Classical Education

What is classical education?

We call something a classic if it endures because of its universal quality and recognized value.  Similarly, classical education seeks to identify and preserve the learning of our civilization.  Great books, great literature, and great questions provide the source material for our curriculum, which is rooted in the Western Tradition.  Our students focus on the great books and, as Matthew Arnold said, “the best that has been thought and said.”  While there is no standardized curriculum that defines its content, a classical education concerns itself with open inquiry, the training of the mind, and a firm, Christian moral foundation.

What is the Trivium?

At its core a classical education is based on the centuries-old Trivium, which refers to three modes of learning from early childhood through adolescence. The modes of grammar, dialectic and rhetoric are less like stages of learning, but more aptly describe the modes of learning. The end goal is not only to teach a student what to know, but how to think.  

In the middle ages the disciplines of the Quadrivium – mathematics, music, geometry and astronomy – coalesced into the seven liberal arts, which is the basis of the modern university.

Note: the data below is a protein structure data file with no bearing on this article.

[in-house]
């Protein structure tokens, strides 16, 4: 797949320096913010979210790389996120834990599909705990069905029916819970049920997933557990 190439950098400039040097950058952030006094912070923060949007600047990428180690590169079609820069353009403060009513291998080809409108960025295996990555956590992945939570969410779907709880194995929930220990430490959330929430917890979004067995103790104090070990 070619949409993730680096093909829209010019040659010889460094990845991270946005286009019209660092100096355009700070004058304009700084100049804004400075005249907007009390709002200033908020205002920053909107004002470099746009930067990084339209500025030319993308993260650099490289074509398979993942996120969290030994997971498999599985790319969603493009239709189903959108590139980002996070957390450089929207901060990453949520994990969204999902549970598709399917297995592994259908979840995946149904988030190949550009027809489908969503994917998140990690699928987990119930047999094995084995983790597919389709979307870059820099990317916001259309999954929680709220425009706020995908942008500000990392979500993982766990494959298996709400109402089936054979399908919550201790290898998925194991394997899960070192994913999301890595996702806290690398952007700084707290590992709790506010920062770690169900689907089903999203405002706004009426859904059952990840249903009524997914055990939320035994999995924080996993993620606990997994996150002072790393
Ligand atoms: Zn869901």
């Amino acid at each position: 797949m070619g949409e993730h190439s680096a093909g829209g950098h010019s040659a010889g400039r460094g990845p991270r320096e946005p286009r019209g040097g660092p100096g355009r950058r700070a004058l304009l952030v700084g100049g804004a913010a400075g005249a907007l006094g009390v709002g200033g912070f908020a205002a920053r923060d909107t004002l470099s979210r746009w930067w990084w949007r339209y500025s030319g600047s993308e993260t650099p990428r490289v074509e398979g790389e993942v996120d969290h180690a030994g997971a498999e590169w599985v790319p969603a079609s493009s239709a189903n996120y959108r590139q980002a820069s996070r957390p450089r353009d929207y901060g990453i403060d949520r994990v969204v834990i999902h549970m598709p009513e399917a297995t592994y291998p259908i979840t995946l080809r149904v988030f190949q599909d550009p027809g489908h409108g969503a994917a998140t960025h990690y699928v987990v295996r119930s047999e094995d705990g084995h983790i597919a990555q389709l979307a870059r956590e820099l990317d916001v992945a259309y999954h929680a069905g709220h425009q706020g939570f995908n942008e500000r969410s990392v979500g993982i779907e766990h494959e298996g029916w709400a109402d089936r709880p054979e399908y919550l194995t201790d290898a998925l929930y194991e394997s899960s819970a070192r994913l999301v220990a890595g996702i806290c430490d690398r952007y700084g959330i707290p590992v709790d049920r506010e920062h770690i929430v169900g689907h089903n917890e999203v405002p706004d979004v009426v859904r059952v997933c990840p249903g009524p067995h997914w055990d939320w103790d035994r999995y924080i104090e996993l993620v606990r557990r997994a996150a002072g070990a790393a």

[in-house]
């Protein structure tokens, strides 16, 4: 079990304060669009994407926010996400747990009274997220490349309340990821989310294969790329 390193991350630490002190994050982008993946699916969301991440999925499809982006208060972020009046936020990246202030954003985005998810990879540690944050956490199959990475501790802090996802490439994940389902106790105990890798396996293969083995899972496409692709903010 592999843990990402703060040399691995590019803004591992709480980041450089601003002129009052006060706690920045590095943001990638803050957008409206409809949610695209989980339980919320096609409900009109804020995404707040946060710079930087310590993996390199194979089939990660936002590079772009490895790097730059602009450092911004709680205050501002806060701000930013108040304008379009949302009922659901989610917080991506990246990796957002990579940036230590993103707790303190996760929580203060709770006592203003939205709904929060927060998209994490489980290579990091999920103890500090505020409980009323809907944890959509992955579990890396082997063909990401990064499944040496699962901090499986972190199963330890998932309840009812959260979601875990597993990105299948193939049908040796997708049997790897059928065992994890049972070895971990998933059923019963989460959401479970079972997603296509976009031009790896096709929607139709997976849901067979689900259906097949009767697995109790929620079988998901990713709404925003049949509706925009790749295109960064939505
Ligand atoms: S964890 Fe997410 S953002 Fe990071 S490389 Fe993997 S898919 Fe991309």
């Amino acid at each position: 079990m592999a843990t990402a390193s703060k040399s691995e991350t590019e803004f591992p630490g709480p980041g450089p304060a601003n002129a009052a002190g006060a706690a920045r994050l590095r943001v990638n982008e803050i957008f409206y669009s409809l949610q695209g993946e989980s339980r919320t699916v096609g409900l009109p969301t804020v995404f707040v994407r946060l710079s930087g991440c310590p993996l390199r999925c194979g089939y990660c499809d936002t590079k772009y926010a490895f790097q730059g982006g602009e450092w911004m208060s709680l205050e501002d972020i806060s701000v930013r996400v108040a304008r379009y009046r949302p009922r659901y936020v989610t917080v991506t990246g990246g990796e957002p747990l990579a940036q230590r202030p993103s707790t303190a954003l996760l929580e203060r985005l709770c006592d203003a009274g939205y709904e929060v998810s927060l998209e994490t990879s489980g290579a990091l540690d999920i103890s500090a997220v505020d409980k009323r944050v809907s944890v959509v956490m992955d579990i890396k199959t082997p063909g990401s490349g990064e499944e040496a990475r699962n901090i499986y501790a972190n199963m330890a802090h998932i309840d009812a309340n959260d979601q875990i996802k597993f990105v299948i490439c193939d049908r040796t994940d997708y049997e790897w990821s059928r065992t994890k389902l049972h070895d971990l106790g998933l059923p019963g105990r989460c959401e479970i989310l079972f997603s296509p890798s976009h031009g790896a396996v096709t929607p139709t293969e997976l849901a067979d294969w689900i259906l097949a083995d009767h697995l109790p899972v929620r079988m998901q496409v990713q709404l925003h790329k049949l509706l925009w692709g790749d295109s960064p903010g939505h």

A classical, Christian education is rooted in the liberal arts, and introduces a student to the language and conversation of men and women who speak to us through the books they left behind. Accordingly, at New Covenant, we begin by teaching students the languages in which that conversation has been conducted (primarily English, Greek and Latin), preparing them to appreciate the richness of a liberal arts education.

New Covenant views classical education as a vital means of preserving and teaching the essential elements of our culture and values, especially the Christian faith. Our program recognizes the interrelation of subjects and frames every topic from music and the visual arts to science and languages, within the context of a Christian worldview.